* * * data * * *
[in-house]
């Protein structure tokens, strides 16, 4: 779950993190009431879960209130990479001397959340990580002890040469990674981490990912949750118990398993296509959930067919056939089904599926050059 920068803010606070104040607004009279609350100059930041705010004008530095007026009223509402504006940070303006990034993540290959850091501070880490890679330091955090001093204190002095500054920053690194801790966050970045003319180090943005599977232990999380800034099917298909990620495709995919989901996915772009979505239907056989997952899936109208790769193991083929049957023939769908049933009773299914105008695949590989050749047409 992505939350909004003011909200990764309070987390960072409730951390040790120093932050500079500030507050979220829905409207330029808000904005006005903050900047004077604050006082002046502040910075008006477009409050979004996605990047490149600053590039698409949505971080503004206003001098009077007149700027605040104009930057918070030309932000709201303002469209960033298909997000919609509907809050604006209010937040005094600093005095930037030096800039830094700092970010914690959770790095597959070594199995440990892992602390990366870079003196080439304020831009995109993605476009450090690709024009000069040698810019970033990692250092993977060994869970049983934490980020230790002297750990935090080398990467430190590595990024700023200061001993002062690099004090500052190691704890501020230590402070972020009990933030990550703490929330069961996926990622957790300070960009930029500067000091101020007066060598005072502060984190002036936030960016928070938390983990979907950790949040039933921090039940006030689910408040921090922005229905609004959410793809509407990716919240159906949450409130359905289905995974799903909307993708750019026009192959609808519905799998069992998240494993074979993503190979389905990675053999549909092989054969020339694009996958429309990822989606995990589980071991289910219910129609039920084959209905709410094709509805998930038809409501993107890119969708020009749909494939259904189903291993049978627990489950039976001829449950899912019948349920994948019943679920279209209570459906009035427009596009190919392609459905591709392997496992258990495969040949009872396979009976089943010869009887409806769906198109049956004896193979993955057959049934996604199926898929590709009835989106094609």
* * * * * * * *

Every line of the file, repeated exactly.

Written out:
[in-house]
């Protein structure tokens, strides 16, 4: 779950993190009431879960209130990479001397959340990580002890040469990674981490990912949750118990398993296509959930067919056939089904599926050059 920068803010606070104040607004009279609350100059930041705010004008530095007026009223509402504006940070303006990034993540290959850091501070880490890679330091955090001093204190002095500054920053690194801790966050970045003319180090943005599977232990999380800034099917298909990620495709995919989901996915772009979505239907056989997952899936109208790769193991083929049957023939769908049933009773299914105008695949590989050749047409 992505939350909004003011909200990764309070987390960072409730951390040790120093932050500079500030507050979220829905409207330029808000904005006005903050900047004077604050006082002046502040910075008006477009409050979004996605990047490149600053590039698409949505971080503004206003001098009077007149700027605040104009930057918070030309932000709201303002469209960033298909997000919609509907809050604006209010937040005094600093005095930037030096800039830094700092970010914690959770790095597959070594199995440990892992602390990366870079003196080439304020831009995109993605476009450090690709024009000069040698810019970033990692250092993977060994869970049983934490980020230790002297750990935090080398990467430190590595990024700023200061001993002062690099004090500052190691704890501020230590402070972020009990933030990550703490929330069961996926990622957790300070960009930029500067000091101020007066060598005072502060984190002036936030960016928070938390983990979907950790949040039933921090039940006030689910408040921090922005229905609004959410793809509407990716919240159906949450409130359905289905995974799903909307993708750019026009192959609808519905799998069992998240494993074979993503190979389905990675053999549909092989054969020339694009996958429309990822989606995990589980071991289910219910129609039920084959209905709410094709509805998930038809409501993107890119969708020009749909494939259904189903291993049978627990489950039976001829449950899912019948349920994948019943679920279209209570459906009035427009596009190919392609459905591709392997496992258990495969040949009872396979009976089943010869009887409806769906198109049956004896193979993955057959049934996604199926898929590709009835989106094609």